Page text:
LITTLE ROCK, Ark. – On Aug. 1 several new laws will go into effect in Arkansas.
The date marks 91 days since the adjournment of the state legislature. The laws passed by the legislature without a date clause go into effect on Aug. 1.
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This is a partial list of the 890 laws passed out of the 94th General Assembly, which cover the routine acts of government, budget appropriations, and that kind of thing. But this is an overview of those which will make life different for the average resident of the Natural State.
CONCEALED CARRY WILL BE DIFFERENT
The legislature ensured it was clear that you did not need a license to conceal carry in Arkansas. Act 777 states that the purpose of a concealed carry license is to provide reciprocity in other states that require a concealed carry license.
A second action was ACT 757, which created a law that having a medical marijuana license does not keep someone from having a concealed carry license. This may wind up in court since it goes against federal law.
The legislature also passed laws broadening permissions to concealed carry, such as allowing it for bomb squad members.
LAWS FOR DRIVING SAFETY
Effective Aug. 1, it is against the law to pass a car on the left when they have signaled to make a left turn.
If someone is distracted by using what Act 445 calls a wireless communications device and gets into an accident, the investigating law enforcement officer must note that on the accident report.
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And now, if someone is racing on a public highway, their car may be impounded.
And automated enforcement will now take place in highway work zones, meaning you can get a ticket for speeding in a work zone without a police officer being on-site.
And those paper temporary plates on a newly-purchased car are good for up to 60 days, doubling the previous 30-day limit.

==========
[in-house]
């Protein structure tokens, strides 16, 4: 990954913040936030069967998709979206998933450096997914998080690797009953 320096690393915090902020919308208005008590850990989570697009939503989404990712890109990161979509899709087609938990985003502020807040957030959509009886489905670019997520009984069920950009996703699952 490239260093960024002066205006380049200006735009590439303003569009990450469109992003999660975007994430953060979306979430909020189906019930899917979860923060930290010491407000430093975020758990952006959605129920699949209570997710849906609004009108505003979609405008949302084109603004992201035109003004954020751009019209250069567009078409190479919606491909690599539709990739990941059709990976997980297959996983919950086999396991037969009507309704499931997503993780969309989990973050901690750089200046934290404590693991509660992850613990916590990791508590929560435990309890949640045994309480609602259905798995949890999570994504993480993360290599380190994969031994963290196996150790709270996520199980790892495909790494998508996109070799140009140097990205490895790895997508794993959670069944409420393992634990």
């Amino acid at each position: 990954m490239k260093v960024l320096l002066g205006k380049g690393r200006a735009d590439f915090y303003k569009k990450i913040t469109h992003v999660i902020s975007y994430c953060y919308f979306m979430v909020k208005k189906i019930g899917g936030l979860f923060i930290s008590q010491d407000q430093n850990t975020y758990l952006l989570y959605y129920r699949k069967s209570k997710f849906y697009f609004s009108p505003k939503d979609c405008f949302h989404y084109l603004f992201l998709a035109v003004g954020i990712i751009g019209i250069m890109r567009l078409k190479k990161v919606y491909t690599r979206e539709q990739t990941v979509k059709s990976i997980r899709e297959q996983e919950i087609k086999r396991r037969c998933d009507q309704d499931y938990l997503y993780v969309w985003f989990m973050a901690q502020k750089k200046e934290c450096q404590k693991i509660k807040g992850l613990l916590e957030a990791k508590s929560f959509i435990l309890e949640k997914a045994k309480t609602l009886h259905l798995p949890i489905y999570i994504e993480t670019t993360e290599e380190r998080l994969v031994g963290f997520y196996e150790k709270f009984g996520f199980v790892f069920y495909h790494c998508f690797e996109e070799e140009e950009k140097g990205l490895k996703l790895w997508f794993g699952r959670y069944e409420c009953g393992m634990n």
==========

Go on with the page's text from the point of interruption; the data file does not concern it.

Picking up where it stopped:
ALCOHOL CONSUMPTION NOW HAS BROADER MEANING
Samples at tasting events will now double in size thanks to Act 319, while permit fees for tasting events have been halved.
Machines may now be used to dispense drinks for on-premises consumption. Presumably, this is for touch-screen automated serving machines used by servers.
Alcohol may now be sold in state parks, and a third-party vendor may now serve drinks for on-premises consumption without requiring a permit from the Alcoholic Beverage Control Division with the passage of Act 655.
Several laws were passed easing the permit process for serving or manufacturing alcohol.
ACCESS TO ABORTION MORE TIGHTLY REGULATED
A year after Arkansas put into law some of the strictest restrictions on abortion in the nation, the legislature passed additional laws on abortion access.
An abortion provider must give a woman an ultrasound and describe what is being displayed when doing so. Act 559 also requires the ultrasound operator to advise a woman if the embryo or fetus is dead.
If a doctor does not comply with the specifics of the state’s 2016 Abortion Inducing Drugs Safety Act, they are now subject to losing their medical license according to Act 702.
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The 2021 Every Mom Matters Act has been transferred from the Department of Health to the Department of Human Services. The same update via Act 703 clarifies that it is to provide telehealth support and outreach to promote healthy childbirth.
An abortion to save a pregnant woman’s life shall only be done in a hospital or emergency room under Act 848.
Public or open-enrollment charter schools may not provide abortion referrals under Act 653.
OTHER INTERESTING CHANGES
Other new laws that could impact life in the Natural State:
The legislature had passed Act 851, which prohibits local governments from creating regulations to regulate often-noisy crypto mining.
During the interim, several cities have been working to put crypto regulations into effect before the Aug. 1 date when Act 851 becomes law.
ENVIRONMENTAL, SOCIAL JUSTICE AND GOVERNANCE
The state treasurer is now required to divest the state of any investments through organizations that use environmental, social justice or governance scores in their strategies. The example used in Act 411 is if an investment firm discriminates against energy companies or firearms entities, the state should end its relationship with that firm.
Act 411 creates an ESG Oversight Committee and a second act, 760, clarifies that committee’s role in determining which firms are using ESG. That list of those firms will be published on the treasurer’s website and a public entity may not do business with a listed firm.
Act 477 requires the state Economic Development Commission to either conduct or hire a third party to conduct a feasibility study of an Arkansas spaceport. The study must be completed by Jan. 1, 2024, provided funding is available.
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A complete list of laws passed during the 94th General Assembly may be found on the Arkansas State Legislature website.
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